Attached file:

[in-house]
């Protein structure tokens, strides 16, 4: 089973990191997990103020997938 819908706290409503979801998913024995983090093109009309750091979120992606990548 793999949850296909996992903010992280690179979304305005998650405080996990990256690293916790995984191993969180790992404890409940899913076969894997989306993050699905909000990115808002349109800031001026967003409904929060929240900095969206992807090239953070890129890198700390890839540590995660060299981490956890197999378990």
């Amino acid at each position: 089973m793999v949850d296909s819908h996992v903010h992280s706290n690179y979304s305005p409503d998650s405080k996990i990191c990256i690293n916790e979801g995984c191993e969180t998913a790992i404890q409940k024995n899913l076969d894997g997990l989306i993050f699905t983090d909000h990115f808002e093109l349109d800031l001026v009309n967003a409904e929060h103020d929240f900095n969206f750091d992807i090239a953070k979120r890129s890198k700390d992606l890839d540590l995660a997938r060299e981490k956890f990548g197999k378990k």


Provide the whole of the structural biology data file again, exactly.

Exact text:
[in-house]
């Protein structure tokens, strides 16, 4: 089973990191997990103020997938 819908706290409503979801998913024995983090093109009309750091979120992606990548 793999949850296909996992903010992280690179979304305005998650405080996990990256690293916790995984191993969180790992404890409940899913076969894997989306993050699905909000990115808002349109800031001026967003409904929060929240900095969206992807090239953070890129890198700390890839540590995660060299981490956890197999378990």
């Amino acid at each position: 089973m793999v949850d296909s819908h996992v903010h992280s706290n690179y979304s305005p409503d998650s405080k996990i990191c990256i690293n916790e979801g995984c191993e969180t998913a790992i404890q409940k024995n899913l076969d894997g997990l989306i993050f699905t983090d909000h990115f808002e093109l349109d800031l001026v009309n967003a409904e929060h103020d929240f900095n969206f750091d992807i090239a953070k979120r890129s890198k700390d992606l890839d540590l995660a997938r060299e981490k956890f990548g197999k378990k």